• Kyodo

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A Japanese artist has recently completed a mural inside a highly restricted South Korean military installation on the outskirts of Seoul.

Hoping to spread the message of peace, Shinichiro Higashi, 45, drew two white pigeons, each holding a flower in their beaks.

It is rare for foreigners to be permitted to create art in a South Korean military facility, but the military, which was initially cautious, eventually agreed to let him paint.

“I felt that everyone’s feeling toward peace is the same,” said Higashi, who is from Makurazaki, Kagoshima Prefecture.

Higashi has decorated walls in other countries, including Egypt, India and Australia, but this was his first time painting in a military facility.

He asked a South Korean friend he met through music-related activities if he knew of a place in South Korea where he could paint something.

His friend, Kim Bom-su, 27, was in the midst of his compulsory military service. He suggested Higashi paint at the unit where he was based and told the top brass there about the artist and his plans.

According to South Korean military officials, they considered the matter carefully, including the artist’s intentions and drawing plans, and gave permission this spring after determining it would not pose any security problems and that the painting would change the atmosphere for the better.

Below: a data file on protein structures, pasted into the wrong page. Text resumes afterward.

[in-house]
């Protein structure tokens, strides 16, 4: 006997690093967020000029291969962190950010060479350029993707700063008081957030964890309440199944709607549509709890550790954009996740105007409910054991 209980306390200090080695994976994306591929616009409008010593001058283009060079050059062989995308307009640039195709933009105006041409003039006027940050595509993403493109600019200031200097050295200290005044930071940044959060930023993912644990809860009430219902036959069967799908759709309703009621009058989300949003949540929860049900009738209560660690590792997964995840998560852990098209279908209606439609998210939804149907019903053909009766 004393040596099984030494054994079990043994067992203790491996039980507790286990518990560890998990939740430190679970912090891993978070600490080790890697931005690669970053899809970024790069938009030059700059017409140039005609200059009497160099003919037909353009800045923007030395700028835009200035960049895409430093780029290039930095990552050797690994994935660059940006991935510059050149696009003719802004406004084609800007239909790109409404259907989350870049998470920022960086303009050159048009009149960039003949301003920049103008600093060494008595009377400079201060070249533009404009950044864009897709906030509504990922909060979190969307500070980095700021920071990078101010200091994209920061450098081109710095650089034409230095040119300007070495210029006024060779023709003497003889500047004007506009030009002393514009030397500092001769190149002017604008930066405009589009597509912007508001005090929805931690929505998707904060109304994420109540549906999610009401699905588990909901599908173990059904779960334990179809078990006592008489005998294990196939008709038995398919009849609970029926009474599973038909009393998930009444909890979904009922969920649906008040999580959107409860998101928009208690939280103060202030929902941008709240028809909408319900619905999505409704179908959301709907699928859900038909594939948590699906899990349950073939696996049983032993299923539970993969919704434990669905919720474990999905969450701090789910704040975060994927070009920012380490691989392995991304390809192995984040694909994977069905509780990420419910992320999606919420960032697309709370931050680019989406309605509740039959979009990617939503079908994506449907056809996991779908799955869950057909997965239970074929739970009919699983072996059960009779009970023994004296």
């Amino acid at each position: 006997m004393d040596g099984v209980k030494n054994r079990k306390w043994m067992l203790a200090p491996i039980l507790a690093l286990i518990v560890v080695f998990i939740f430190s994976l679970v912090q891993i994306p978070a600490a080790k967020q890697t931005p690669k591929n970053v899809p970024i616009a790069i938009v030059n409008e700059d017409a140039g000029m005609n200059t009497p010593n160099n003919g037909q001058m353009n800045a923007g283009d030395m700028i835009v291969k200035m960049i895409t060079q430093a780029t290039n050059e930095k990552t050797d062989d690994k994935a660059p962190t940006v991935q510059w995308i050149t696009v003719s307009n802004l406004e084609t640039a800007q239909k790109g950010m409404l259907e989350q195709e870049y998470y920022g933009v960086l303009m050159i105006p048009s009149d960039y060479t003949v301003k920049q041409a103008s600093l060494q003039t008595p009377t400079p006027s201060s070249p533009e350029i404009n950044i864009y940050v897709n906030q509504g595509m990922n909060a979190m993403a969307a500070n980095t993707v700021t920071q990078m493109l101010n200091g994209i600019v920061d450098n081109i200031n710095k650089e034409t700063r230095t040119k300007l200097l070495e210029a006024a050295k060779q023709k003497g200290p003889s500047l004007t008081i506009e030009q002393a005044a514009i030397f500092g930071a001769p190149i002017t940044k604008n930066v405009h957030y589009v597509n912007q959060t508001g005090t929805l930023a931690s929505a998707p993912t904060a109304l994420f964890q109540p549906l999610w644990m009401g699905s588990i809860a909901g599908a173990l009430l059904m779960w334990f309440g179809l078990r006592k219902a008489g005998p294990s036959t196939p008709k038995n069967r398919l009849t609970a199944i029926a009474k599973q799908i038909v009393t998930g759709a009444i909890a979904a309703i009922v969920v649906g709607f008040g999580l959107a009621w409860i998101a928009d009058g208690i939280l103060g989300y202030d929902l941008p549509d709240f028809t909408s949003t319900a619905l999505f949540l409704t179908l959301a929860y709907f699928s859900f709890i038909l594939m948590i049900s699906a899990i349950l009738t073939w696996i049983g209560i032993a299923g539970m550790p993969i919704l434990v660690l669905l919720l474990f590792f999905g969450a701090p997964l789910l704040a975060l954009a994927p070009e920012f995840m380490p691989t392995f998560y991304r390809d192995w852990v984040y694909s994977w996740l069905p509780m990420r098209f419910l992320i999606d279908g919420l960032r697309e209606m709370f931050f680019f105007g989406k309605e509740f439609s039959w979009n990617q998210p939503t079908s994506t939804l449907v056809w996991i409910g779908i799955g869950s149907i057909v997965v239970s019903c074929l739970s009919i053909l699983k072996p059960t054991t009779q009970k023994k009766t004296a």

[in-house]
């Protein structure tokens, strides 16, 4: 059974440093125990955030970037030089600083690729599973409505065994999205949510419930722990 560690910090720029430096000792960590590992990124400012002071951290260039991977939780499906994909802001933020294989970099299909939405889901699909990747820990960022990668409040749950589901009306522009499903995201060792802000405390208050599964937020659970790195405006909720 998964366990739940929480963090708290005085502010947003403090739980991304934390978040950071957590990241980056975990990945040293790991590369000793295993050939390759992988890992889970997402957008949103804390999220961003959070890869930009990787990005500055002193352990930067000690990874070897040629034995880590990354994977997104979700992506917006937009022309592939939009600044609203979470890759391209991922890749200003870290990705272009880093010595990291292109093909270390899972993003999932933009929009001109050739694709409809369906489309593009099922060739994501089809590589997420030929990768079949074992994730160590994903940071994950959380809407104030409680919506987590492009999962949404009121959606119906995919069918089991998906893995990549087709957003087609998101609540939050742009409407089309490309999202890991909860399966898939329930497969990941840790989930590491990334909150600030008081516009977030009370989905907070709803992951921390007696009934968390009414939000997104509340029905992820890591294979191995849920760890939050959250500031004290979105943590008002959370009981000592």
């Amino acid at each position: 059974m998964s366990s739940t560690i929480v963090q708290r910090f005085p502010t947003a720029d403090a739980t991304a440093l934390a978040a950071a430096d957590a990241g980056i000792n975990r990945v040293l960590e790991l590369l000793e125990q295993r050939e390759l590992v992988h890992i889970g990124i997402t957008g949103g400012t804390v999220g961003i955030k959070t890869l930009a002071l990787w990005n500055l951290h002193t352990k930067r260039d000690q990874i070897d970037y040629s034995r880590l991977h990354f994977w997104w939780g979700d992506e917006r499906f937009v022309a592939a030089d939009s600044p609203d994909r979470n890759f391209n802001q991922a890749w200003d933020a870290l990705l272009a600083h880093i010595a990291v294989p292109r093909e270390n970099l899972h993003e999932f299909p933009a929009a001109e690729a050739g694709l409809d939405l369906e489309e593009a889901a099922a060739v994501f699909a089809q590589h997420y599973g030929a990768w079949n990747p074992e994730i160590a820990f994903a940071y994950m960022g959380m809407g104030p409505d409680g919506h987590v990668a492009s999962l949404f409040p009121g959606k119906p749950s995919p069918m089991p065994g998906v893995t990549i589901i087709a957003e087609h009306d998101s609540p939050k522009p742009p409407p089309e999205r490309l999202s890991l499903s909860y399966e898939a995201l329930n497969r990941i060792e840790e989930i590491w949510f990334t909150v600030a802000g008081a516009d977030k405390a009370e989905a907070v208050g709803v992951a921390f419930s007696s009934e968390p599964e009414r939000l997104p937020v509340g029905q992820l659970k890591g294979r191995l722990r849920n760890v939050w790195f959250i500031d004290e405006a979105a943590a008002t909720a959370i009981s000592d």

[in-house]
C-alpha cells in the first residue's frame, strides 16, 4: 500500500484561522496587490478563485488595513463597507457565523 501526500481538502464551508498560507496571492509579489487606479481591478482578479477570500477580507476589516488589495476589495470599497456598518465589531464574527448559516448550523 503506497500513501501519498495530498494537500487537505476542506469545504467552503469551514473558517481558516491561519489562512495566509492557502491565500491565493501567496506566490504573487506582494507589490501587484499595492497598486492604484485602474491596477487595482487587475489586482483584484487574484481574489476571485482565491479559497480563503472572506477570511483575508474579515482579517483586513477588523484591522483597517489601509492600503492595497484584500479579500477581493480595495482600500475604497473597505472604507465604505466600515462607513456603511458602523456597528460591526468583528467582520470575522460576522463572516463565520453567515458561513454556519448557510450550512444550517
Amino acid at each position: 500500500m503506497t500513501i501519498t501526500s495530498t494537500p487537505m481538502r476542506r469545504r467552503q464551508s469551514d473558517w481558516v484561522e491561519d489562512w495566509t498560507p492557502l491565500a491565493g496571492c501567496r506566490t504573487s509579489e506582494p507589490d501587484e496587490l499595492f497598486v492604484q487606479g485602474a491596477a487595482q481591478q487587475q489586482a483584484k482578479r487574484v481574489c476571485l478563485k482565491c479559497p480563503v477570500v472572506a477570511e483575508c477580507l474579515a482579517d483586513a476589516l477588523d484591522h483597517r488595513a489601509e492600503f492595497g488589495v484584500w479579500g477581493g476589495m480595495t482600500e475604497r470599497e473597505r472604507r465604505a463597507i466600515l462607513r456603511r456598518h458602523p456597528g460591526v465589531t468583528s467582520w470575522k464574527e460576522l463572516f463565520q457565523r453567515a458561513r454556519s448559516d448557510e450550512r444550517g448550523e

On May 31 and June 1, Higashi, his wife, Kaori, 33, and Kim used spray paint to draw the pigeons on a space about 2 meters tall and 14 meters wide.

Higashi said that while he thought about the 70th anniversary this year of the division of the Korean Peninsula, he did not express any specific situation in his work.

The drawing sends a “universal message that when both sides feel like they want to offer flowers to each other, peace will come about,” he said.

“I’d be happy if young people serving in the military find out that the drawing is about peace and feel something after seeing it,” he added.

For security reasons, the military refused to let Higashi photograph his own work.

As he will probably never be able to see his work in South Korea again, Higashi drew a similar painting at his relative’s residence in Kagoshima Prefecture after returning to Japan.

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